For TV, Jessica Lynch is a dream come true. She has Girl Next Door looks blended with Coal Miner's Daughter
country smarts. And during next month's sweeps, ABC, NBC, CBS, Fox and CNN all will get a little bit of the former Private (and formerly private) Lynch.
On Nov. 11, ABC News' Diane Sawyer gets the big "get": the first exclusive TV interview with Lynch, her family and the author of her new book, Rick Bragg. The book, I'm a Soldier, Too: The Jessica Lynch Story
(published by Alfred A. Knopf), will go on sale the next day. Sawyer will conduct the interview this week or next.
And then there's Saving Jessica Lynch, the NBC two-hour made-for-TV movie that Lynch, after some deliberation, decided not to cooperate with. In a bit of gamesmanship (or ambush marketing, depending on whom you talk to), NBC last week scheduled the movie for Nov. 9, just days before the Sawyer interview.
It seems clear that Sawyer's interview will generate big ratings—probably in the mid teens, roughly double the normal prime time. Likewise, NBC has high expectations for its movie, although it's going to encourage its audience to stick around by showing the first 40 minutes without a commercial break.
When those spots start running, though, NBC will reportedly be getting premium rates compared with the typical made-for-TV movie. ABC is not so aggressively pursuing big ad sales premiums for the Sawyer-Lynch interview, according to ad buyers. Spots are said to be going for $150,000-$175,000 per 30-second spot, in line with what PrimeTime Thursday
ABC sees a greater opportunity for a premium in the Barbara Walters interview with Martha Stewart, who is speaking out for the first time in a sit-down interview since being implicated in the Imclone insider-stock-trading flap last year. The premium for that special, likely to air early next month, sources say, might be upwards of $300,000 per spot, or twice what 20/20
usually fetches for a 30-second spot.
Insiders say ABC's a little lukewarm on the Lynch interview because the news value doesn't justify hitting advertisers up for big premiums. "The story is known," says one source, and, what's more, "she doesn't remember a lot of it."
Paul Bogaards, Knopf's executive director of publicity, disagrees. "That's what has been reported," he says. The truth, he adds, is that Lynch remembers a lot more than has been previously revealed. "She's not missing weeks or days but a few hours."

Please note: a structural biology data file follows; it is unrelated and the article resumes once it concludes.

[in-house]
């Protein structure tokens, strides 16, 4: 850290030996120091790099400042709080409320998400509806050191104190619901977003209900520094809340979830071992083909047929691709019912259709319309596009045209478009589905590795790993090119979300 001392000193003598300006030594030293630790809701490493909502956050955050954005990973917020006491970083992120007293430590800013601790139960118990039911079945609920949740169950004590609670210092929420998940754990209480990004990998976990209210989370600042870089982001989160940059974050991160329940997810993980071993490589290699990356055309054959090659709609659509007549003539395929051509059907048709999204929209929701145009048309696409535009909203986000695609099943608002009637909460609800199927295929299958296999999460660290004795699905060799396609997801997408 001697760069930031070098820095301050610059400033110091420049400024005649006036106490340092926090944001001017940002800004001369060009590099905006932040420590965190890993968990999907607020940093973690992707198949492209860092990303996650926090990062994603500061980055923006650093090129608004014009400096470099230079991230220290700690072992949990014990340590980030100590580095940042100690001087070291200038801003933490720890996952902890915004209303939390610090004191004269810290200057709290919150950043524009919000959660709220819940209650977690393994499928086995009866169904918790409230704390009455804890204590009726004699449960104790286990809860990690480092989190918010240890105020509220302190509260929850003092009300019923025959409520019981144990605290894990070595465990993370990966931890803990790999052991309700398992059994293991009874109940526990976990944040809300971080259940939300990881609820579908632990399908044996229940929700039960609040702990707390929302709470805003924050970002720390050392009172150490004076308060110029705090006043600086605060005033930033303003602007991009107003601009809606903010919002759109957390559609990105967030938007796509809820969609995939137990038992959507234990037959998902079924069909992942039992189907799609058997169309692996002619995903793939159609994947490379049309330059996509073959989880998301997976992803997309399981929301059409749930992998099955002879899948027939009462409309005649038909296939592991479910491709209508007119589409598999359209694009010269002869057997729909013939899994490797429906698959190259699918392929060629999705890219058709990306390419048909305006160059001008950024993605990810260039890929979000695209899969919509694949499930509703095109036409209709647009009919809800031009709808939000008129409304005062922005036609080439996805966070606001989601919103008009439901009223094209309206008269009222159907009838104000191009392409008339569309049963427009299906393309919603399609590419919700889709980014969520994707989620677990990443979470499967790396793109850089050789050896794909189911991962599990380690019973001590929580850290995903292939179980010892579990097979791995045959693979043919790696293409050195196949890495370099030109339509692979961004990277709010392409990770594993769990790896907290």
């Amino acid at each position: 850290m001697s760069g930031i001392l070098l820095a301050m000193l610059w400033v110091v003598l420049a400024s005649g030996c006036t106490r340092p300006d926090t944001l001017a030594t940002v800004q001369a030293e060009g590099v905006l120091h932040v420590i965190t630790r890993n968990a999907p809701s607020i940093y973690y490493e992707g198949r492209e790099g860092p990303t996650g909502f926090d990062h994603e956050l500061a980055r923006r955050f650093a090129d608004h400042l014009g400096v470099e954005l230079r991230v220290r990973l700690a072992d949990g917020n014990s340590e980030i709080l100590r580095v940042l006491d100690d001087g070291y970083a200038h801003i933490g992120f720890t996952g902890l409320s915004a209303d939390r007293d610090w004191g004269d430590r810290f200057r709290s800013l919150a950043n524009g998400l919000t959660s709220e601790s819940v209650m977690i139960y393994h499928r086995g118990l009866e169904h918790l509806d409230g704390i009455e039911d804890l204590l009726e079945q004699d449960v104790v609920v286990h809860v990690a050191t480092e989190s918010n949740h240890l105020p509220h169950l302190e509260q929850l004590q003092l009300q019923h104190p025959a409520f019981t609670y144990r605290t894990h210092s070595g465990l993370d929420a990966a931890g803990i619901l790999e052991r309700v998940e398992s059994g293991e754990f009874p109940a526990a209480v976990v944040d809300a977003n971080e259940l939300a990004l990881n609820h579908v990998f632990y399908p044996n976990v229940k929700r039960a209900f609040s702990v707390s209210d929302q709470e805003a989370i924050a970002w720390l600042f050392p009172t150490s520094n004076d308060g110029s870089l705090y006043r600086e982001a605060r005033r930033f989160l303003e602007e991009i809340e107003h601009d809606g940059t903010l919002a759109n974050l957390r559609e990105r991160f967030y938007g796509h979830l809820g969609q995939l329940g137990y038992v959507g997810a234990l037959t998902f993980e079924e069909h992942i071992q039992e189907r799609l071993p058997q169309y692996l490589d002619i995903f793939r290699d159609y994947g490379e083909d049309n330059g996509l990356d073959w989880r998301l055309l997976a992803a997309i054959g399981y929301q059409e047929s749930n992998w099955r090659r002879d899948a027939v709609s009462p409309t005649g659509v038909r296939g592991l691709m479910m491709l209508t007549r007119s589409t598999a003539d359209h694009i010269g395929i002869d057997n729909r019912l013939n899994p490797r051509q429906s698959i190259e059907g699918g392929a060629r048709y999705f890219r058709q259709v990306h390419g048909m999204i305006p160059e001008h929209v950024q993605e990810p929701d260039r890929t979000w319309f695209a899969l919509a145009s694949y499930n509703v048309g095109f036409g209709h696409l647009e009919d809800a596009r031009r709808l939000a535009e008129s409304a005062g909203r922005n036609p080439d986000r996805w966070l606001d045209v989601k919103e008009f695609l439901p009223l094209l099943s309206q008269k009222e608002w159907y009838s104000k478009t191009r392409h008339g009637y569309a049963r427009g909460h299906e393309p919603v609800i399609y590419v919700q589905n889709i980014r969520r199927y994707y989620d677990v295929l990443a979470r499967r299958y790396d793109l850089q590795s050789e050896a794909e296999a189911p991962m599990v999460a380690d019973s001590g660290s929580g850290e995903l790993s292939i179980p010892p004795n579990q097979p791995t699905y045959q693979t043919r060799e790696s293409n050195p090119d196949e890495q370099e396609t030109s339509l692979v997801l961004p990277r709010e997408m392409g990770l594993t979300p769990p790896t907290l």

We'll certainly find out. After Sawyer, Lynch will be on NBC's Today
in a two-parter Wednesday and Thursday (Nov. 13 and 14). She also has dates with David Letterman Nov. 14, CNN's Larry King Nov. 17, and Fox News' Rita Cosby Nov. 18.
And while she may be a simple country girl at heart, Lynch is no longer poor. She's splitting a seven-figure book advance with Bragg, the former New York Times
correspondent. The initial hardback run is 550,000 copies (priced at $23.95), a huge first printing.
That, of course, is where TV's part comes in. As with movie stars and best-selling novelists, packaging is everything. For Lynch, this is a public-relations marriage made in ... Iraq?
According to Bogaards, the ABC interview—and the others that follow it—were granted with no strings attached. No money exchanged hands, and no sweeteners or potential movie deals from parent Disney were included in the Sawyer proposal.
Bogaards insists that the disclosure that CBS News asked for its interview with a sort of "did-we-mention-that-we're-co-owned- with-a-big-TV-movie-studio-that- would-be-interested-in-doing-your-story-too?" pitch didn't hurt the network's chances at landing the big interview. But it sure didn't help. CBS will likely air an interview on its morning news show a week after Sawyer's.
Viewers will be barraged with TV and print interviews not just with and about Lynch but also with and about her family, author Bragg and even the TV interviewers themselves as TV's promotion machine revs up in advance of the interview air dates. Sawyer, for example, will do a round of interviews with ABC TV and radio affiliates across the country and will likely do some late-night and syndicated TV appearances as well to promote her interview. n